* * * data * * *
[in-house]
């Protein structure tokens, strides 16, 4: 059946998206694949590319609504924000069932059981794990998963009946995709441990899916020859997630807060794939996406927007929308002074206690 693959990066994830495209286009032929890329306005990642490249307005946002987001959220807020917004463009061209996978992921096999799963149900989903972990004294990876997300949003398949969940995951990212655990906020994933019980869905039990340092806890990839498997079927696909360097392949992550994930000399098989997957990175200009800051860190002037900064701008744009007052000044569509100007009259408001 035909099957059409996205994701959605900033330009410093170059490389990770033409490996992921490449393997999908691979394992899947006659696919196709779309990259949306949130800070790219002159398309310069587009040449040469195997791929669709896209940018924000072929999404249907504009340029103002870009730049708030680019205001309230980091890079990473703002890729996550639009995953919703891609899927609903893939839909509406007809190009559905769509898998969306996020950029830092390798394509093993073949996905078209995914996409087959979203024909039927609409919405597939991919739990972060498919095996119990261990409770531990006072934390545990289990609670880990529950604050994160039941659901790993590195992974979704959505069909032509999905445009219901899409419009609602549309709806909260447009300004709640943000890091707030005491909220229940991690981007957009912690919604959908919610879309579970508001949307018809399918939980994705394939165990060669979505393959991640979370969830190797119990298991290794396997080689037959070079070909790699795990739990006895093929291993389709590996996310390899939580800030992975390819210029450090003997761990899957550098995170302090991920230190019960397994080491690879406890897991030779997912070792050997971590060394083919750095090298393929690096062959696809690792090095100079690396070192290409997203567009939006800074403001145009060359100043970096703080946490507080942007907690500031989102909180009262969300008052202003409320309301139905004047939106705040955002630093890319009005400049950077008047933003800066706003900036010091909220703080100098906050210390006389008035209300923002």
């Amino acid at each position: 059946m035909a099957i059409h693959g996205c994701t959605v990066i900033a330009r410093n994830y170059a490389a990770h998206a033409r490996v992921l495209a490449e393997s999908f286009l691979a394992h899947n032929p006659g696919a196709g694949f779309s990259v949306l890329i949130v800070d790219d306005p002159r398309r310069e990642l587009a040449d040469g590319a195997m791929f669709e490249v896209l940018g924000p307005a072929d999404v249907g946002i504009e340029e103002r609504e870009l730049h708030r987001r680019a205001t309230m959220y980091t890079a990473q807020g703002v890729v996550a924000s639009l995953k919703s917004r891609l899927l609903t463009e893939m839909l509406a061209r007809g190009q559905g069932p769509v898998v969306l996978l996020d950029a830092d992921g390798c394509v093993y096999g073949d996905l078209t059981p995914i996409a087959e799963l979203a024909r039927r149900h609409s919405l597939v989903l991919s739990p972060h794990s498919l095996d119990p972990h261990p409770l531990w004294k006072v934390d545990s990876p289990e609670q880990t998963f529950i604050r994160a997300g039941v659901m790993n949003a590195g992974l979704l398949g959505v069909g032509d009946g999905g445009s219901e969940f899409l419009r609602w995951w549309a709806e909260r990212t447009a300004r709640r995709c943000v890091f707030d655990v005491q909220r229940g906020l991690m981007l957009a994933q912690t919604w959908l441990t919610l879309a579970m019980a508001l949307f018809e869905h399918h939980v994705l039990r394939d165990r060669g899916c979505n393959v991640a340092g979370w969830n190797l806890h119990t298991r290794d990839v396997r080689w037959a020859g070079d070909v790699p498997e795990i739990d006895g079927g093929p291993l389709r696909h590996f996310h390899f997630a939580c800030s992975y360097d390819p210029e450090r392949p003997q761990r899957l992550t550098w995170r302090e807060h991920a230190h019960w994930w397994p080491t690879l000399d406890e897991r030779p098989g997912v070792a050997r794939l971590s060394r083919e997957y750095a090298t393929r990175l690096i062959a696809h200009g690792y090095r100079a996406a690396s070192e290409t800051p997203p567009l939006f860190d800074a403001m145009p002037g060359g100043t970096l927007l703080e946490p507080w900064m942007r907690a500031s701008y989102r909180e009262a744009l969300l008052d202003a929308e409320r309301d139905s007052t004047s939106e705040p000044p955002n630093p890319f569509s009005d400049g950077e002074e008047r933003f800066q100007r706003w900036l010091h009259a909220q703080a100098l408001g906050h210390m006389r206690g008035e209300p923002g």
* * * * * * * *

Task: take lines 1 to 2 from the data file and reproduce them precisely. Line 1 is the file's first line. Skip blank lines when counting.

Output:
[in-house]
């Protein structure tokens, strides 16, 4: 059946998206694949590319609504924000069932059981794990998963009946995709441990899916020859997630807060794939996406927007929308002074206690 693959990066994830495209286009032929890329306005990642490249307005946002987001959220807020917004463009061209996978992921096999799963149900989903972990004294990876997300949003398949969940995951990212655990906020994933019980869905039990340092806890990839498997079927696909360097392949992550994930000399098989997957990175200009800051860190002037900064701008744009007052000044569509100007009259408001 035909099957059409996205994701959605900033330009410093170059490389990770033409490996992921490449393997999908691979394992899947006659696919196709779309990259949306949130800070790219002159398309310069587009040449040469195997791929669709896209940018924000072929999404249907504009340029103002870009730049708030680019205001309230980091890079990473703002890729996550639009995953919703891609899927609903893939839909509406007809190009559905769509898998969306996020950029830092390798394509093993073949996905078209995914996409087959979203024909039927609409919405597939991919739990972060498919095996119990261990409770531990006072934390545990289990609670880990529950604050994160039941659901790993590195992974979704959505069909032509999905445009219901899409419009609602549309709806909260447009300004709640943000890091707030005491909220229940991690981007957009912690919604959908919610879309579970508001949307018809399918939980994705394939165990060669979505393959991640979370969830190797119990298991290794396997080689037959070079070909790699795990739990006895093929291993389709590996996310390899939580800030992975390819210029450090003997761990899957550098995170302090991920230190019960397994080491690879406890897991030779997912070792050997971590060394083919750095090298393929690096062959696809690792090095100079690396070192290409997203567009939006800074403001145009060359100043970096703080946490507080942007907690500031989102909180009262969300008052202003409320309301139905004047939106705040955002630093890319009005400049950077008047933003800066706003900036010091909220703080100098906050210390006389008035209300923002």